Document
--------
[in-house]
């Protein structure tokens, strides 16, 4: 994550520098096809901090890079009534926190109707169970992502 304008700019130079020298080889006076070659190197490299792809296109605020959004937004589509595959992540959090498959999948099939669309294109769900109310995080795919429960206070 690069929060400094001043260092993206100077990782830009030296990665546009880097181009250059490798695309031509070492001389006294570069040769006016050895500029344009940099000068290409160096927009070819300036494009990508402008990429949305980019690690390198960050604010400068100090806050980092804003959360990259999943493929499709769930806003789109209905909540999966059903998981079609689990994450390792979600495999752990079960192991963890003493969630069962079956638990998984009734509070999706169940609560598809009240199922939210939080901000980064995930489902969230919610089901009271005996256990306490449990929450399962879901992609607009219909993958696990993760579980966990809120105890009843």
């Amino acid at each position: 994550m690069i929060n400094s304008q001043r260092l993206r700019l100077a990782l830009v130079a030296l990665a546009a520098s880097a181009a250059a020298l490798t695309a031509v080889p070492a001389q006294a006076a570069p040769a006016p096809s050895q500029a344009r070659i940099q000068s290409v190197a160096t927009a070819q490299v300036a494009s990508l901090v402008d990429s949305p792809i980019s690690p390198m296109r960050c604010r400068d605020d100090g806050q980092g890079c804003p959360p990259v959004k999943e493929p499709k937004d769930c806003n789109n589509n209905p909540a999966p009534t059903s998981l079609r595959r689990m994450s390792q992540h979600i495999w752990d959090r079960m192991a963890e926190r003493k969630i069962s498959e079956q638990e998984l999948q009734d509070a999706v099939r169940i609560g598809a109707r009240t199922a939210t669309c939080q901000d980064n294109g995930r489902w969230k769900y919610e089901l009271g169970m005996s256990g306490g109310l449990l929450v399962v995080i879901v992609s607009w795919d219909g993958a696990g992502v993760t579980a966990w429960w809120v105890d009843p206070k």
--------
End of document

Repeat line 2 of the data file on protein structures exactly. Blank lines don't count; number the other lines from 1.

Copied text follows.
């Protein structure tokens, strides 16, 4: 994550520098096809901090890079009534926190109707169970992502 304008700019130079020298080889006076070659190197490299792809296109605020959004937004589509595959992540959090498959999948099939669309294109769900109310995080795919429960206070 690069929060400094001043260092993206100077990782830009030296990665546009880097181009250059490798695309031509070492001389006294570069040769006016050895500029344009940099000068290409160096927009070819300036494009990508402008990429949305980019690690390198960050604010400068100090806050980092804003959360990259999943493929499709769930806003789109209905909540999966059903998981079609689990994450390792979600495999752990079960192991963890003493969630069962079956638990998984009734509070999706169940609560598809009240199922939210939080901000980064995930489902969230919610089901009271005996256990306490449990929450399962879901992609607009219909993958696990993760579980966990809120105890009843």